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Plasma Membrane
Next Generation: MS.LS1.2 MS.LS1.2

Plasma Membrane

Author: Sophia Tutorial
Description:

This lesson will describe the structure and function of the plasma membrane of a cell.

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Tutorial

What's Covered

In this lesson, we'll discuss the plasma membrane and its structure and function in a cell. Specifically, we'll look at:

  1. Plasma Membrane: Selectively Permeable
  2. Plasma Membrane: Lipid Bilayer
  3. Plasma Membrane: Structure

1. Plasma Membrane: Selectively Permeable

Plasma membranes are selectively permeable. What this means is that they can control what goes into and what comes out of a cell.

Terms to Know

Plasma Membrane

The outermost layer of a cell, made up of a phospholipid bilayer, which controls what enters and exits the cell

Selectively Permeable

A feature of the plasma membrane that allows it to regulate what crosses through it


2. Plasma Membrane: Lipid Bilayer

Another characteristic of the plasma membrane is that it is composed of a lipid bilayer; the prefix bi means two. This lipid bilayer is a double layer of lipids that makes up the plasma membrane; the specific lipid is a phospholipid.

Terms to Know

Phospholipid

A lipid made of a hydrophilic head and a hydrophobic head which make up the plasma membrane

Lipid Bilayer

A membrane created by two layers of phospholipids

Please refer to the drawing of a phospholipid below.

Phospholipids are the main lipid composing this lipid bilayer of plasma membranes. They are made of a hydrophilic head and two hydrophobic tails. The word hydrophilic means that they're attracted to water, while the word hydrophobic means that they're repelled by water. So the heads will face out towards the inside of the cell or towards the cytoplasm, and the tails will face inward, towards each other, away from where that water is.


3. Plasma Membrane: Structure

Take a look at the structure of a plasma membrane below.


Plasma membranes have a very fluid quality; they're not rigid at all, and they're actually very, very thin.

Did You Know

In order to equal the thickness of one piece of paper, you would have to stack about 1,000 plasma membranes on top of each other. That should give you an idea of about how thin they actually are.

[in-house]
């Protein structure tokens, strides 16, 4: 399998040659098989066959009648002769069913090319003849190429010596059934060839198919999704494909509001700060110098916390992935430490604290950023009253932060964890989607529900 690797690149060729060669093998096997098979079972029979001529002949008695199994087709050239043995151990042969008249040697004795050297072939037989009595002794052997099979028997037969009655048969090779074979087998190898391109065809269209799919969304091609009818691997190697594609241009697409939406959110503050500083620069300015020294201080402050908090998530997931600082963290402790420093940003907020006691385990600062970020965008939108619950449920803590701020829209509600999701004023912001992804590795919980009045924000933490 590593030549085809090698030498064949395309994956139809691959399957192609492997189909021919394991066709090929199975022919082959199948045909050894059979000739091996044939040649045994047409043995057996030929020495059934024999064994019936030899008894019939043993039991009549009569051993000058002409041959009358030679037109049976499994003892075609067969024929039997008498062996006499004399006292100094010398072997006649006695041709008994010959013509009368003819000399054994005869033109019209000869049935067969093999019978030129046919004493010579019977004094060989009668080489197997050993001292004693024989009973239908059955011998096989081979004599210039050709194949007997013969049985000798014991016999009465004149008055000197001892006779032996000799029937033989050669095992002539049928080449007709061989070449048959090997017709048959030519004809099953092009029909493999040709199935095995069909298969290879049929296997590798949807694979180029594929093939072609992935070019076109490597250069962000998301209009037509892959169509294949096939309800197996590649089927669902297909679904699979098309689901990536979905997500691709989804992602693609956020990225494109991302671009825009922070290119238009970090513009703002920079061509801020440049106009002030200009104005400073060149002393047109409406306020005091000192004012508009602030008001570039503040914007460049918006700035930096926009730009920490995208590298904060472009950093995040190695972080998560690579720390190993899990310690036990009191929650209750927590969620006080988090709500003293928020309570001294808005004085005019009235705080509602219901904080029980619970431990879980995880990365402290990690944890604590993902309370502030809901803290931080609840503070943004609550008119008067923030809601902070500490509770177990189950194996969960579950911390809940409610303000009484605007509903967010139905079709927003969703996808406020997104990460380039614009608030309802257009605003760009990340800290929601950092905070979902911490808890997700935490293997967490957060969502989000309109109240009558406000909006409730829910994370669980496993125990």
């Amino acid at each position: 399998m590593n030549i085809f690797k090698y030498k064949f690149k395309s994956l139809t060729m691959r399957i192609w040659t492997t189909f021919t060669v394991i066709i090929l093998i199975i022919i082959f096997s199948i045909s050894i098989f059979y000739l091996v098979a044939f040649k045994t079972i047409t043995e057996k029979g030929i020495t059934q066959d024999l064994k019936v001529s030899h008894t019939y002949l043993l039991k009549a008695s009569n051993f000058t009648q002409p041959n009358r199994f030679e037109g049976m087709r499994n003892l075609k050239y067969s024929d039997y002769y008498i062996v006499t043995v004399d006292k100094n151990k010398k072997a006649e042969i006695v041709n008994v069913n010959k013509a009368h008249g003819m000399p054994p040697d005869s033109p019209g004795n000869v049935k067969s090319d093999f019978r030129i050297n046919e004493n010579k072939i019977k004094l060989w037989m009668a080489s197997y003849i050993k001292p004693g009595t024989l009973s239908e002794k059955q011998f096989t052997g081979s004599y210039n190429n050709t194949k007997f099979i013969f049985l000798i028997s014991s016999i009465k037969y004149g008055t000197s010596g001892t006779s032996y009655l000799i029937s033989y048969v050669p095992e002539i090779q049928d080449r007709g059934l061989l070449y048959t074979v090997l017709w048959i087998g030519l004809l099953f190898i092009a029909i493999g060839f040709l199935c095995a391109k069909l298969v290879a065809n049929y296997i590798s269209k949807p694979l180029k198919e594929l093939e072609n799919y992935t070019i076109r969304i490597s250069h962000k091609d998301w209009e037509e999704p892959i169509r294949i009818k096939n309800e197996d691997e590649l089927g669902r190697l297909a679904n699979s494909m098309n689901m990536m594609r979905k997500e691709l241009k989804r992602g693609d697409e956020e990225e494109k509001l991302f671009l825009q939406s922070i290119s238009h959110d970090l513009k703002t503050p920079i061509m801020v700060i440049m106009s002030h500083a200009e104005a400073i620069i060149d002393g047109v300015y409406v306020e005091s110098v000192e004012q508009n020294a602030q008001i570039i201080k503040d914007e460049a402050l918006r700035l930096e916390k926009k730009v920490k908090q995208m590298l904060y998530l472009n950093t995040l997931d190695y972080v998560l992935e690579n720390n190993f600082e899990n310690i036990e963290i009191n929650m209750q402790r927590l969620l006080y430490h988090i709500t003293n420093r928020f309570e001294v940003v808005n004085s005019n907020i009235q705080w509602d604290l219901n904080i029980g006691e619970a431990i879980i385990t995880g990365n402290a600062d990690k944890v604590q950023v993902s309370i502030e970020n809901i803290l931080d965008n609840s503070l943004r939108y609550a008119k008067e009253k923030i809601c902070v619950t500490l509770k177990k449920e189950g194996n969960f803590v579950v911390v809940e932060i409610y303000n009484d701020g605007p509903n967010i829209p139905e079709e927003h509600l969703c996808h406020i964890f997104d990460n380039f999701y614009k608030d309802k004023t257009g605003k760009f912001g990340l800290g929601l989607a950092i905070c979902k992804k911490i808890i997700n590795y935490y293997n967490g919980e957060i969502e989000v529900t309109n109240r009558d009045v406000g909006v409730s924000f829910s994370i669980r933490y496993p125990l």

The plasma membrane, as mentioned previously, is composed of phospholipids. But it also includes other lipids, like glycolipids and cholesterol.

In addition, the plasma membrane is embedded with several different proteins. These proteins might be enzymes, channels, transporter proteins (proteins that transport a molecule from the outside of the cell to the inside of the cell), receptors for signaling molecules (such as hormones), or they could be recognition proteins that help identify what type of cell it is.

The selective permeability of a plasma membrane allows some substances, such as oxygen, carbon dioxide, water, and very small non-polar molecules, to cross through the plasma membrane on their own. However, some molecules that are larger or polar are not able to cross through this membrane on their own. They need to take advantage of the proteins that are embedded in the membrane, such as transporter proteins. A transporter protein would be able to allow a molecule, such as sodium, which wouldn't be able to cross through the plasma membrane on its own, to get either into or out of the membrane. Again, there are various proteins that are embedded in the plasma membrane, and all of them have very different roles.


Summary

In this lesson, you saw an example of a plasma membrane's structure. You learned about the two major characteristics of the plasma membrane: that it is selectively permeable and that it has a lipid bilayer with two layers of phospholipids. Phospholipids have hydrophilic heads, facing the towards the cytoplasm of the cell, and hydrophobic tails, facing inward towards each other and away from water.


Keep up the learning and have a great day!

Source: THIS WORK IS ADAPTED FROM SOPHIA AUTHOR AMANDA SODERLIND

Terms to Know
Lipid Bilayer

A membrane created by two layers of phospholipids

Plasma Membrane

The outermost layer of a cell, made up of a phospholipid bilayer, which controls what enters and exits the cell

​Phospholipid

​A lipid made of a hydrophilic head and a hydrophobic head which make up the plasma membrane

​Selectively Permeable

​A feature of the plasma membrane that allows it to regulate what crosses through it